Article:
Two Pinot Noirs that miss the mark
I'm almost reluctant to use such a negative subject, as neither of these Pinot Noirs is actively unpleasant or even not worth drinking. But in a variety as noble as Pinot Noir - and in particular one that bears the mighty name of Burgundy - I came away from both these wines feeling some sense of disappointment in their unrealized potential. So I present these notes with the assurance that they're decent drinking, while also feeling a bit of sadness that they didn't show me more.
Louis Latour 1993 Aloxe-Corton ($21.99)
Clear, dark ruby, with pleasant red-fruit and spice aromas. Fresh, crisp cherry-berry fruit aromas and flavors with hints of cinnamon and cloves. A little oaky for a Burgundy and a bit simple, with a texture more like cotton than the traditional Burgundian velvet. Not a bad wine, but it demostrates the unfortunate reality that the $20-$25 range, pricey country for most wine genres, isn't high enough to offer much hope for an interesting red Burgundy. U.S. importer: Chambers & Chambers, San Francisco. (Aug. 13, 1999)
FOOD MATCH: Mike Wolinski's outstanding recipe for king salmon poached with caramelized onions made a fine red-wine-with-fish match.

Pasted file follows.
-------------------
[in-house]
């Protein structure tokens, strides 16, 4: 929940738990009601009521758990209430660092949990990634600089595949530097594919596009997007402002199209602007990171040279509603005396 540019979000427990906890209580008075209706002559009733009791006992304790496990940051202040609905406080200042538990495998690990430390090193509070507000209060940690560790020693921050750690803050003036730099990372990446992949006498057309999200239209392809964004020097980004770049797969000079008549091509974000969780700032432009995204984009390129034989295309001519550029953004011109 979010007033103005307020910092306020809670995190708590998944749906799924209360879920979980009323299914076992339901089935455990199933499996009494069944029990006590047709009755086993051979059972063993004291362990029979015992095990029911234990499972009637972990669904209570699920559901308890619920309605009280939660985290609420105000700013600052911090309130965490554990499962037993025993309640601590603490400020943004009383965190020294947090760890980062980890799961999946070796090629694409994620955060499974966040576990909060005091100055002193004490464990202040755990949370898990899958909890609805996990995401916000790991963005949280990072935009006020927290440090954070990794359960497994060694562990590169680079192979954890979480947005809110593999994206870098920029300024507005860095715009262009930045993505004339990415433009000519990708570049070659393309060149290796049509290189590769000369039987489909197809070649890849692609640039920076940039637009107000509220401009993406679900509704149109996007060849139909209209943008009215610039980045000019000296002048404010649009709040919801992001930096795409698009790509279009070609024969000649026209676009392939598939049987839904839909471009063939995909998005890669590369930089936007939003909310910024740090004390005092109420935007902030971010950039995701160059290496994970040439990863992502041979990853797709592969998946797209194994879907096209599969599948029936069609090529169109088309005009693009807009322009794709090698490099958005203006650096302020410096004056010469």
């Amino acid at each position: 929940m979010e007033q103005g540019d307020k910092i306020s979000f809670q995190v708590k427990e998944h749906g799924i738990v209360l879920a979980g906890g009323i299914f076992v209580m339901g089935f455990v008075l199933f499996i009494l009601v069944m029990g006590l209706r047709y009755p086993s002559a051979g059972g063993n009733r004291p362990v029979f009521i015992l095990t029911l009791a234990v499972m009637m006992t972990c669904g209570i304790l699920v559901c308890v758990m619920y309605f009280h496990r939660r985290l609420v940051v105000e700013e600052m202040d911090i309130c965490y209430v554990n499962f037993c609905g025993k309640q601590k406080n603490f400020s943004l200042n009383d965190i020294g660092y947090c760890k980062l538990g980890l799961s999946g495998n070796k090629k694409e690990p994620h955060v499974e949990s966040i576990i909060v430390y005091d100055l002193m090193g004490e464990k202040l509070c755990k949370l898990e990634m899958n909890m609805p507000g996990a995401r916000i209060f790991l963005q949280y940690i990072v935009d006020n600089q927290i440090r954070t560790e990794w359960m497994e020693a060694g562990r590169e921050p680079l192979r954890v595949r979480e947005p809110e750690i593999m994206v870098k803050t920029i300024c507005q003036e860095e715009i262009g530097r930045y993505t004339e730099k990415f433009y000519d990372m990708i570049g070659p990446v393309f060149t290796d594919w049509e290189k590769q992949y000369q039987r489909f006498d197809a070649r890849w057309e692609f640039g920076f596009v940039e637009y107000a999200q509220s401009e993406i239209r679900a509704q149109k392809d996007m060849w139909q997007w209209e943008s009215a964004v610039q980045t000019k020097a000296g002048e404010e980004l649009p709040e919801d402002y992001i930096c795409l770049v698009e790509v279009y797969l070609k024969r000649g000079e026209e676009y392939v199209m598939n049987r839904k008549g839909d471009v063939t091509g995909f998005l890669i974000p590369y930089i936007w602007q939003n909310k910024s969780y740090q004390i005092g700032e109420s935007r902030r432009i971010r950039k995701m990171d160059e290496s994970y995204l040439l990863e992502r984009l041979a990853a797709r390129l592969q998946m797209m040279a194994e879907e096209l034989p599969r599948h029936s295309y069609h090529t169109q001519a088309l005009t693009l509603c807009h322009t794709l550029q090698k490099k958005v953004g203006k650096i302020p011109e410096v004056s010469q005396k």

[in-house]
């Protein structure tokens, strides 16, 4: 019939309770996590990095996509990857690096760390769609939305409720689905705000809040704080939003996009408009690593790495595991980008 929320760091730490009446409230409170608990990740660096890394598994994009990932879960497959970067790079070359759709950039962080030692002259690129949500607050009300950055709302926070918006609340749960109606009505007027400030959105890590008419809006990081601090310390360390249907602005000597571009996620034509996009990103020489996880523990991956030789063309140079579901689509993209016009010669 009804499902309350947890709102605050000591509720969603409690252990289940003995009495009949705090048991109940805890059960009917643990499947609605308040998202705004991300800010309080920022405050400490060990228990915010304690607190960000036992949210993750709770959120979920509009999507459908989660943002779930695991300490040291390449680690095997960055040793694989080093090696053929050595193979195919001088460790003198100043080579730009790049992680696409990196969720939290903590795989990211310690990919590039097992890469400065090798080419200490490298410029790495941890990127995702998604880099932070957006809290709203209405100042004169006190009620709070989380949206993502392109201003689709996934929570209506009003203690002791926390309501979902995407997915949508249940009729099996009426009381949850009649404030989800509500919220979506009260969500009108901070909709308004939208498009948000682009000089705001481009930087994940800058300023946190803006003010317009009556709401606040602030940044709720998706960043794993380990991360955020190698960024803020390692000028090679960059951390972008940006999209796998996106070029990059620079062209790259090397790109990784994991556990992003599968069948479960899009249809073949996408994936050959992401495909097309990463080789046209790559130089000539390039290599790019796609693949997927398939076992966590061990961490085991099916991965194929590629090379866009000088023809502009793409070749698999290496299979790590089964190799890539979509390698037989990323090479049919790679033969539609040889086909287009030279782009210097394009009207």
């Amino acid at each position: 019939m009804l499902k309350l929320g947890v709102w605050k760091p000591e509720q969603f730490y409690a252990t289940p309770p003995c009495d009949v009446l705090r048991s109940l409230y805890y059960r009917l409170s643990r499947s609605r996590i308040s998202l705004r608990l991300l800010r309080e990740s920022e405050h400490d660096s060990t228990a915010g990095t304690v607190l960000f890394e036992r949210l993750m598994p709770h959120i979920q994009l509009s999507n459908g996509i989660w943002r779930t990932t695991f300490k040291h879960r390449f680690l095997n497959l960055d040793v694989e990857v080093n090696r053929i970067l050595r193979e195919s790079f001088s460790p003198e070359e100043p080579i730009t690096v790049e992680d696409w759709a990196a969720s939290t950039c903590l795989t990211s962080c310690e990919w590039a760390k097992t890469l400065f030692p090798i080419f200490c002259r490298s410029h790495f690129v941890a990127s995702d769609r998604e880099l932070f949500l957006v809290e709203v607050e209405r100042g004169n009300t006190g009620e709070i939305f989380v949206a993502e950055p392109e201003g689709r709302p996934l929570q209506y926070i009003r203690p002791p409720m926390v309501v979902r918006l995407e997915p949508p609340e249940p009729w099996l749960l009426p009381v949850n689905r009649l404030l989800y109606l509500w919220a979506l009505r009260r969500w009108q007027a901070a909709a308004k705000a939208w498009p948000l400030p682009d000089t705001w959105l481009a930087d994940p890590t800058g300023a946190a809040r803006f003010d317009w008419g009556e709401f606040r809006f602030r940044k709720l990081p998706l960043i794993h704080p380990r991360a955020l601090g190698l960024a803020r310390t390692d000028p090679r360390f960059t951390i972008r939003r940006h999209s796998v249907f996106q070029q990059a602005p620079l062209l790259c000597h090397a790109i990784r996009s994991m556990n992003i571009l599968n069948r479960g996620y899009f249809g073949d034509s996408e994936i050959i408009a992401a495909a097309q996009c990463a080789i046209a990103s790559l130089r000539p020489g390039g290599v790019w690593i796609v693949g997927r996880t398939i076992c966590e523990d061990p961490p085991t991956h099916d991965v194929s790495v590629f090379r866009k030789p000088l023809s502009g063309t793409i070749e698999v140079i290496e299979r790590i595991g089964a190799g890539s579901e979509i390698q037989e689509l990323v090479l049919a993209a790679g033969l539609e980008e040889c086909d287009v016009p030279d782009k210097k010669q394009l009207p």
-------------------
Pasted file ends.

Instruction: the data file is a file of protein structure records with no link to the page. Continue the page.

Gallo of Sonoma 1997 Russian River Valley Pinot Noir ($9.95)
The disappointing Burgundy made me curious how a $10 California Pinot would stand up, so we pulled the cork from this Gallo offering, a line that I've found generally reliable in its price range. Definitely in a different style than the Burgundy, this dark-garnet wine offers a hint of California Pinot character in the "cherry cola" style, backed by very plummy fruit on the nose and palate. Awfully fat and warm for a Pinot, it's good for quaffing (and went well with the salmon), but demonstrates another economic truism: There's not much hope for quality Pinot from anywhere for less than $10. (Aug. 13, 1999)
Have you tasted these wines?
E-mail me your tasting notes,
and I'll consider adding them to this page.
Previous day's wine note
All my wine-tasting reports are consumer-oriented. In order to maintain objectivity and avoid conflicts of interest, I purchase all the wines I rate at my own expense in retail stores.||